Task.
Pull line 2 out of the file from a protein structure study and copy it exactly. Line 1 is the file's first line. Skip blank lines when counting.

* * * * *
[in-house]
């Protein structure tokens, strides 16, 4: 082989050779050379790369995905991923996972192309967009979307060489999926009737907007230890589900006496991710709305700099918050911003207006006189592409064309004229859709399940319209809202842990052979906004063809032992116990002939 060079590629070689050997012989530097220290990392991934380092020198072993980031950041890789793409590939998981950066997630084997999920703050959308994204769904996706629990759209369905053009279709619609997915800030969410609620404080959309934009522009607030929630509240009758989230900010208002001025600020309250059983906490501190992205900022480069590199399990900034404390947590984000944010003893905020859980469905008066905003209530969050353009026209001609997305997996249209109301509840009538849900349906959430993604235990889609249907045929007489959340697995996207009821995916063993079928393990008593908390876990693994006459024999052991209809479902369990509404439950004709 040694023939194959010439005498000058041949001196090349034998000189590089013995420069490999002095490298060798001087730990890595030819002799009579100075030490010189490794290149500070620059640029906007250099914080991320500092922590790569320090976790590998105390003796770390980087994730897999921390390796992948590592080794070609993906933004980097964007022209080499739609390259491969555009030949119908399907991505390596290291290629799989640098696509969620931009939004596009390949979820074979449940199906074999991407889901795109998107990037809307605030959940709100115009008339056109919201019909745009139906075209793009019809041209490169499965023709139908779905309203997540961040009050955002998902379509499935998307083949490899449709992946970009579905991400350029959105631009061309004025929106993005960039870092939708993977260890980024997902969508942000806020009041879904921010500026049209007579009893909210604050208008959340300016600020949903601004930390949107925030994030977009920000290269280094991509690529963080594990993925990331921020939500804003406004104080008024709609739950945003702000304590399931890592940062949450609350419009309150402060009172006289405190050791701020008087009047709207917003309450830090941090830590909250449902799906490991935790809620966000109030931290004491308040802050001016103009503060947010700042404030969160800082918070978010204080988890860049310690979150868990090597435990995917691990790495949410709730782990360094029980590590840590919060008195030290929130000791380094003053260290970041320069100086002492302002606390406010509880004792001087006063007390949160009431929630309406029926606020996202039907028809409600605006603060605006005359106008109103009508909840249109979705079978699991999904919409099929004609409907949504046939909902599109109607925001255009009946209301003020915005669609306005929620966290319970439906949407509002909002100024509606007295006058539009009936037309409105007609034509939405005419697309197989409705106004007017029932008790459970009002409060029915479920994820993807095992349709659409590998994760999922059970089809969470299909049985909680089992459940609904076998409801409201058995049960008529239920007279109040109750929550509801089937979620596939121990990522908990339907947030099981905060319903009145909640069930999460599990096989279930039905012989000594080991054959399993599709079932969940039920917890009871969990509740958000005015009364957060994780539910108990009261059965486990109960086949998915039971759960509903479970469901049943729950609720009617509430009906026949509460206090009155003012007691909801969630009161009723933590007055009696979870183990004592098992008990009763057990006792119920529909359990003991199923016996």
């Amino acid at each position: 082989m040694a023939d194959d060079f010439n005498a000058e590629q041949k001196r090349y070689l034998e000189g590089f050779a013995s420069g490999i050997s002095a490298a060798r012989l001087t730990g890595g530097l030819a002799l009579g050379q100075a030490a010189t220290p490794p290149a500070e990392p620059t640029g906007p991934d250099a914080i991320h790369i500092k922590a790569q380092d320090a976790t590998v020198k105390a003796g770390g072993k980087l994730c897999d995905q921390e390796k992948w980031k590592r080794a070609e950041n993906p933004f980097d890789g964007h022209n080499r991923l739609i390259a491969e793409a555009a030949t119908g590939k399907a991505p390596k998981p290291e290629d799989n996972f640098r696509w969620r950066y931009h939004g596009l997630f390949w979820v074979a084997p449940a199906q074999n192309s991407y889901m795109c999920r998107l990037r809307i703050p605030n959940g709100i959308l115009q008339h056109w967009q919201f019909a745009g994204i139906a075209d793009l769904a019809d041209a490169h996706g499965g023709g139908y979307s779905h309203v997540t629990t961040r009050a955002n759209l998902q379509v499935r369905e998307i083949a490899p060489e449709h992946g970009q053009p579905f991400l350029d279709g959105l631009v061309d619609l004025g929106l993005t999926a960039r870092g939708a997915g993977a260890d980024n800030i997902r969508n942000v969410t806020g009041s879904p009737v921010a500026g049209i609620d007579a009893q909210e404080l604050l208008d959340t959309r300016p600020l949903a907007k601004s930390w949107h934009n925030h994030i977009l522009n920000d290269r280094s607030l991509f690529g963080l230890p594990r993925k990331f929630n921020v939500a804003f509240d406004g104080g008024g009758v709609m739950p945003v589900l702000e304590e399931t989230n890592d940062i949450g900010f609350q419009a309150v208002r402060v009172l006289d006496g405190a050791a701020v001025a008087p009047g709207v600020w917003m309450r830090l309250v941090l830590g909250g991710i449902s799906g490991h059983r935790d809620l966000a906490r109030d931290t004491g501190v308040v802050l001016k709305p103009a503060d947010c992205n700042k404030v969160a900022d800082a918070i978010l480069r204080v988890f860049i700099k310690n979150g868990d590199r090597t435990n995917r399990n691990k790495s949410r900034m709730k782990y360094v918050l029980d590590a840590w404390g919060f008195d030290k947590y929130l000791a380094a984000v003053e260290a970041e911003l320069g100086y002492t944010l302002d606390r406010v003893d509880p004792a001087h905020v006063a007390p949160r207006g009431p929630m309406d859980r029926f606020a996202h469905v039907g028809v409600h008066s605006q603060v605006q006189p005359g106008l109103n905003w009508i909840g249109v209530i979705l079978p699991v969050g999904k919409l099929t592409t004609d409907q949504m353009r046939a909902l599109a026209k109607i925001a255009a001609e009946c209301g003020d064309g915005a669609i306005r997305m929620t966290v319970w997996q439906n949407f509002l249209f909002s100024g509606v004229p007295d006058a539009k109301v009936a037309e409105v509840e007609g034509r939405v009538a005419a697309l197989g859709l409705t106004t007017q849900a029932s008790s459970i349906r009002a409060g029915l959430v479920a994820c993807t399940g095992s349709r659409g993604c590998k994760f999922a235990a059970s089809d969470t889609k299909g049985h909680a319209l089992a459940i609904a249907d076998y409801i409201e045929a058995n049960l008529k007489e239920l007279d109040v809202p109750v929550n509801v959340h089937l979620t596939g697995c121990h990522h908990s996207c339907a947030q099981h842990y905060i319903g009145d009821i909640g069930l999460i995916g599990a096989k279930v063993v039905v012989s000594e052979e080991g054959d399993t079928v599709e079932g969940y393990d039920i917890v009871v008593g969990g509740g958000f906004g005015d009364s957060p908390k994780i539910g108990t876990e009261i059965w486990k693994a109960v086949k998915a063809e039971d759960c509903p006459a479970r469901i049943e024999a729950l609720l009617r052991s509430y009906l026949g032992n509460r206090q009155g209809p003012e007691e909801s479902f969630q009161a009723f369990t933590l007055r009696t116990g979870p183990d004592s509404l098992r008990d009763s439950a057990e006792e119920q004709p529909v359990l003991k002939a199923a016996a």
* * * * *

């Protein structure tokens, strides 16, 4: 082989050779050379790369995905991923996972192309967009979307060489999926009737907007230890589900006496991710709305700099918050911003207006006189592409064309004229859709399940319209809202842990052979906004063809032992116990002939 060079590629070689050997012989530097220290990392991934380092020198072993980031950041890789793409590939998981950066997630084997999920703050959308994204769904996706629990759209369905053009279709619609997915800030969410609620404080959309934009522009607030929630509240009758989230900010208002001025600020309250059983906490501190992205900022480069590199399990900034404390947590984000944010003893905020859980469905008066905003209530969050353009026209001609997305997996249209109301509840009538849900349906959430993604235990889609249907045929007489959340697995996207009821995916063993079928393990008593908390876990693994006459024999052991209809479902369990509404439950004709 040694023939194959010439005498000058041949001196090349034998000189590089013995420069490999002095490298060798001087730990890595030819002799009579100075030490010189490794290149500070620059640029906007250099914080991320500092922590790569320090976790590998105390003796770390980087994730897999921390390796992948590592080794070609993906933004980097964007022209080499739609390259491969555009030949119908399907991505390596290291290629799989640098696509969620931009939004596009390949979820074979449940199906074999991407889901795109998107990037809307605030959940709100115009008339056109919201019909745009139906075209793009019809041209490169499965023709139908779905309203997540961040009050955002998902379509499935998307083949490899449709992946970009579905991400350029959105631009061309004025929106993005960039870092939708993977260890980024997902969508942000806020009041879904921010500026049209007579009893909210604050208008959340300016600020949903601004930390949107925030994030977009920000290269280094991509690529963080594990993925990331921020939500804003406004104080008024709609739950945003702000304590399931890592940062949450609350419009309150402060009172006289405190050791701020008087009047709207917003309450830090941090830590909250449902799906490991935790809620966000109030931290004491308040802050001016103009503060947010700042404030969160800082918070978010204080988890860049310690979150868990090597435990995917691990790495949410709730782990360094029980590590840590919060008195030290929130000791380094003053260290970041320069100086002492302002606390406010509880004792001087006063007390949160009431929630309406029926606020996202039907028809409600605006603060605006005359106008109103009508909840249109979705079978699991999904919409099929004609409907949504046939909902599109109607925001255009009946209301003020915005669609306005929620966290319970439906949407509002909002100024509606007295006058539009009936037309409105007609034509939405005419697309197989409705106004007017029932008790459970009002409060029915479920994820993807095992349709659409590998994760999922059970089809969470299909049985909680089992459940609904076998409801409201058995049960008529239920007279109040109750929550509801089937979620596939121990990522908990339907947030099981905060319903009145909640069930999460599990096989279930039905012989000594080991054959399993599709079932969940039920917890009871969990509740958000005015009364957060994780539910108990009261059965486990109960086949998915039971759960509903479970469901049943729950609720009617509430009906026949509460206090009155003012007691909801969630009161009723933590007055009696979870183990004592098992008990009763057990006792119920529909359990003991199923016996």